Snacktastic

Grocer-with-a-cult-following Trader Joe's will make half your dreams come true

Trader Joe's
4500 Excelsior Blvd.,
St. Louis Park

952.285.1053
www.traderjoes.com

I, like most people of my generation, am very specific about my coffee. Every berry must be picked, fully red and ripe, by endangered songbirds wearing suit coats woven of hemp. Once dried, my coffee must be brought north by solar-enhanced pedi-cabs driven by prose-poets raising political awareness through community building. Oh, and I forgot: As they work, the songbirds harvesting my coffee must be serenaded by native peoples lifting their voices high in folk songs in extinct languages. These songs must praise the wise pale people of the north like myself who are so dedicated to fine, ethically made foods that, once the morning pot is brewed, we quickly slip out the back door in avoidance of Big Louie, the lout seeking to collect the vig on the Whole Foods bill.

Bill Kelley

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Trader Joe's

4500 Excelsior Blvd.
Saint Louis Park, MN 55416-5179

Category: Grocery Stores

Region: Golden Valley

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I was hoping the new Trader Joe's, which opened in mid-May to great media fanfare, could help my coffee (and such) habit, at less expense than usual. But I had my fears. Remember the last time we had a media circus around a new grocery retailer? It was Costco, a place I've been to twice, and each time the experience has lead me to resolve to either kill myself or to stand in the parking lot with a megaphone, advising, "If you think you need six liters of Pepto Bismol lassoed together in a value pack, as well as a 49-cent hot dog and a case of hazelnut-flavored nondairy creamer, you're wrong. What you need is a good night's sleep, a week off, and the love of a good dietician."

Anyhoo, Trader Joe's. Started life as a chain of California convenience stores, Pronto Markets, but then they added a hang-loose Hawaii theme and became known for private-label gourmet stuff for high-end customers: wine, snacks, the works. When the first Minnesota Trader Joe's opened in St. Louis Park, it turned the Lake Calhoun-ish streak of Lake Street and Excelsior into something of a Gold Coast of grocery shopping, with the Uptown Lunds, Calhoun Village Whole Foods, and now Trader Joe's, all in one straight shot.

So how is it? The first time I went to Trader Joe's, I went from skeptical news-gatherer to frenzied, desperate mad shopper in the space of a few seconds. The place was jam-packed with shoppers excitedly exclaiming over the deals. Some product spaces were conspicuously vacant, as if they had just been emptied by people luckier and quicker than I. People on cell phones were all around me, telling their friends things like, "I can't find my rice, I can't find my rice! I'm going to have to fly to California...thank God, there it is."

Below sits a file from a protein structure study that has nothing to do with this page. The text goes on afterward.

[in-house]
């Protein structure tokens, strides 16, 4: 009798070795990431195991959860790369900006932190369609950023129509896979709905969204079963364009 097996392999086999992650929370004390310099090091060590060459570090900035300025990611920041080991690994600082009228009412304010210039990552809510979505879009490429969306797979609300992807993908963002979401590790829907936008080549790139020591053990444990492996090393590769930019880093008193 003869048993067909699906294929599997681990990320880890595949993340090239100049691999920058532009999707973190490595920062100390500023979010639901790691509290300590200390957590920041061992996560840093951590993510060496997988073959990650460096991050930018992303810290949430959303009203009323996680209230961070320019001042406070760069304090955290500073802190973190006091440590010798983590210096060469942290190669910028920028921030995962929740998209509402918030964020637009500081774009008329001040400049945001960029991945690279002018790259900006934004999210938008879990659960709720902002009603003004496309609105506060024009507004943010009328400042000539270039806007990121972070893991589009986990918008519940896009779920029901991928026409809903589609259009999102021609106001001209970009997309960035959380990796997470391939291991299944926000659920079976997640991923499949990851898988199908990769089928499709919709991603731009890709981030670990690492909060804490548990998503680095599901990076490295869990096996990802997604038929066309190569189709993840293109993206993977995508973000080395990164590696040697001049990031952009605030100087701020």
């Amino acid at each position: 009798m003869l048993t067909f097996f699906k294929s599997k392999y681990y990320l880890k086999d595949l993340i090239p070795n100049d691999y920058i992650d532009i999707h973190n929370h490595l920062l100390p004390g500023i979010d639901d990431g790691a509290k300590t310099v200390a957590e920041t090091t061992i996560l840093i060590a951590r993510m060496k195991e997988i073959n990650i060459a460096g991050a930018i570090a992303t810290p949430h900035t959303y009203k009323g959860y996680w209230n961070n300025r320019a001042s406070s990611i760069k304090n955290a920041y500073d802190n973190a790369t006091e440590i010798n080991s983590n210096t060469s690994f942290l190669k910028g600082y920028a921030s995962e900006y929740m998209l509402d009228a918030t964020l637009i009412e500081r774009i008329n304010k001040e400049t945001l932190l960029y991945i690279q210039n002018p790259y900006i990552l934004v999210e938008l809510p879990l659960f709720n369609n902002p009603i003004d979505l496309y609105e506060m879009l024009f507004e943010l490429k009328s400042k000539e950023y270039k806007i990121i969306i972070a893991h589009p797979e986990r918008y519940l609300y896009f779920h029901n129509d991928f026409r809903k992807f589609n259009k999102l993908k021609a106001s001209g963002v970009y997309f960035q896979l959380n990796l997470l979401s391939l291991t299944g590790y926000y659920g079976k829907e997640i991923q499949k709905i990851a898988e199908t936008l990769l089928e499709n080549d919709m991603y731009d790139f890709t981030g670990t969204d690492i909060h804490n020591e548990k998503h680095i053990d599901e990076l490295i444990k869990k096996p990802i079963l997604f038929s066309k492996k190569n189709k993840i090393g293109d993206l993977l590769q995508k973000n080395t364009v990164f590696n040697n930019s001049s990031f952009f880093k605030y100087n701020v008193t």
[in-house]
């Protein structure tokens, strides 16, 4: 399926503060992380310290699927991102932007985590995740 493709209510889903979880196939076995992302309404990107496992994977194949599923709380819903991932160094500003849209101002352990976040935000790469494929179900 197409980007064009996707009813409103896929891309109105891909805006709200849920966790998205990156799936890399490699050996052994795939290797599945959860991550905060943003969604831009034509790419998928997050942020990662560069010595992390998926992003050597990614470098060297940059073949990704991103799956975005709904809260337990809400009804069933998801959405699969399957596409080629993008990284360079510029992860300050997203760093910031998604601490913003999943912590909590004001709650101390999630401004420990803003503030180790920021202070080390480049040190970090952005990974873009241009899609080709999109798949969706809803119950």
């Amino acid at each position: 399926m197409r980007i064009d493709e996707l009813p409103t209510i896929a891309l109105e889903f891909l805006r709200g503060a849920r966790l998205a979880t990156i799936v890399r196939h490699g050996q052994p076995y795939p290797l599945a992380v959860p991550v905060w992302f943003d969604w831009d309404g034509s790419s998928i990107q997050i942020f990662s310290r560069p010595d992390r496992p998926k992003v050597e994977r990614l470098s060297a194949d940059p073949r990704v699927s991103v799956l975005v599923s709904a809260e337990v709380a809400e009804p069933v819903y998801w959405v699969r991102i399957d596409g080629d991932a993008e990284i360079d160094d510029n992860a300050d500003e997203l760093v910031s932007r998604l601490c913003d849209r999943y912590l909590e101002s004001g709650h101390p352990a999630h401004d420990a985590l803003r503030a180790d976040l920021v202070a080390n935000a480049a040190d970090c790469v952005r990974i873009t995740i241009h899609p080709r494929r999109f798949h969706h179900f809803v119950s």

Soon enough I was tossing bargains galore into my cart: A 10.5-ounce loaf of highly prestigious Vermont Butter and Cheese Company Chèvre, for $4.69! Half a pound of dried wild blueberries for $4.99—almost a third what they cost at my local co-op! Frozen pizzas that looked all gourmet and stuff—for $3.99! The organic, ultra-virtue fiber silage sticks-and-berries mix with which I start most mornings—less than half what it costs at the co-op! Ooh, are our beloved local co-ops actually going to be forced to think about competitive pricing? Be still my beating heart!

And what's that? Unfiltered extra virgin Italian olive oil, $5.99 for half a liter, a whole pound of cold-smoked salmon for $10.99? Someone catch me, I just might faint, or throw a sudden dinner party! Of course, I also stood on line in the attached Trader Joe's liquor store (a separate store, closed Sundays, you know the drill) for a case of the famous Trader Joe's bargain wine, Two-Buck Chuck. While there were pallets of the wine stacked up in various areas of the store, the empty cases piled here and there were causing normally sane-looking men to whip through the empty boxes in a frenzy, finally shouting to their wives, holding a place on line, "I got one!" (FYI, it's actually Three-Buck Chuck here.)

Double anyhoo, I managed to spend $130 on groceries, and was strangely confused that night to find I didn't really have much to eat. There were a lot of snacks, certainly, but not really any dinner, in the "cooking some vegetables and putting them next to some other stuff" sense of the word. (Please know that the Day-Glo orange cheesy poufs I ate as I contemplated my snacky repast were not the low-class cheese puffs of the unwashed masses. These were cheesy poufs that were lower in fat and private label and from California.)

Anyway, I eventually managed to put together a repast that made me feel very much like I was eating at a nice catered cold buffet at a museum opening: balsamic-marinated precooked chicken breasts ($4.99), sliced (by me), placed on organic baby lettuce ($1.99) with a balsamic salad dressing I put together of previously owned non-TJ stuff with sweet dried cranberries ($2.49), TJ sweet-and-spicy pecans ($3.99), and that chèvre. It was a pretty good salad that had all the hallmarks of eating in a restaurant, but the chicken was kind of overly dense and overly sauced and...eh. It reminded me exactly of being in one of those neighborhood cafés that I can never decide whether to review: It's good, but is it good enough to tell people to visit?

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